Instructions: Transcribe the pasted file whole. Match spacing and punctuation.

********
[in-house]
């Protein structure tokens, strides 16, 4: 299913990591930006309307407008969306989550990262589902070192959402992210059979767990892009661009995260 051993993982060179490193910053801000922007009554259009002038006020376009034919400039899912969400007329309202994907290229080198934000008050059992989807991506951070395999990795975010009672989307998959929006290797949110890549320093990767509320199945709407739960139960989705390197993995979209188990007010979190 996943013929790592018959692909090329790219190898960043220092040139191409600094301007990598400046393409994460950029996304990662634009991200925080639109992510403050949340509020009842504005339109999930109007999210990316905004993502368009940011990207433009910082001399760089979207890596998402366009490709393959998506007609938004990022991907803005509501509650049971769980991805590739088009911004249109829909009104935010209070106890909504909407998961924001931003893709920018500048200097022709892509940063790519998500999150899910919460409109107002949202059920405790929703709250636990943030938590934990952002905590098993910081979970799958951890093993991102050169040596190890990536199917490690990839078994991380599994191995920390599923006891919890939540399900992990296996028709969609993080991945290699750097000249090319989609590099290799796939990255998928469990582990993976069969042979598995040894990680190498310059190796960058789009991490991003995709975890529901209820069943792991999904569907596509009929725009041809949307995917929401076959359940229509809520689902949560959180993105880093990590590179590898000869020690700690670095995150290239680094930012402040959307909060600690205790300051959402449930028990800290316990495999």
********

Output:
[in-house]
């Protein structure tokens, strides 16, 4: 299913990591930006309307407008969306989550990262589902070192959402992210059979767990892009661009995260 051993993982060179490193910053801000922007009554259009002038006020376009034919400039899912969400007329309202994907290229080198934000008050059992989807991506951070395999990795975010009672989307998959929006290797949110890549320093990767509320199945709407739960139960989705390197993995979209188990007010979190 996943013929790592018959692909090329790219190898960043220092040139191409600094301007990598400046393409994460950029996304990662634009991200925080639109992510403050949340509020009842504005339109999930109007999210990316905004993502368009940011990207433009910082001399760089979207890596998402366009490709393959998506007609938004990022991907803005509501509650049971769980991805590739088009911004249109829909009104935010209070106890909504909407998961924001931003893709920018500048200097022709892509940063790519998500999150899910919460409109107002949202059920405790929703709250636990943030938590934990952002905590098993910081979970799958951890093993991102050169040596190890990536199917490690990839078994991380599994191995920390599923006891919890939540399900992990296996028709969609993080991945290699750097000249090319989609590099290799796939990255998928469990582990993976069969042979598995040894990680190498310059190796960058789009991490991003995709975890529901209820069943792991999904569907596509009929725009041809949307995917929401076959359940229509809520689902949560959180993105880093990590590179590898000869020690700690670095995150290239680094930012402040959307909060600690205790300051959402449930028990800290316990495999």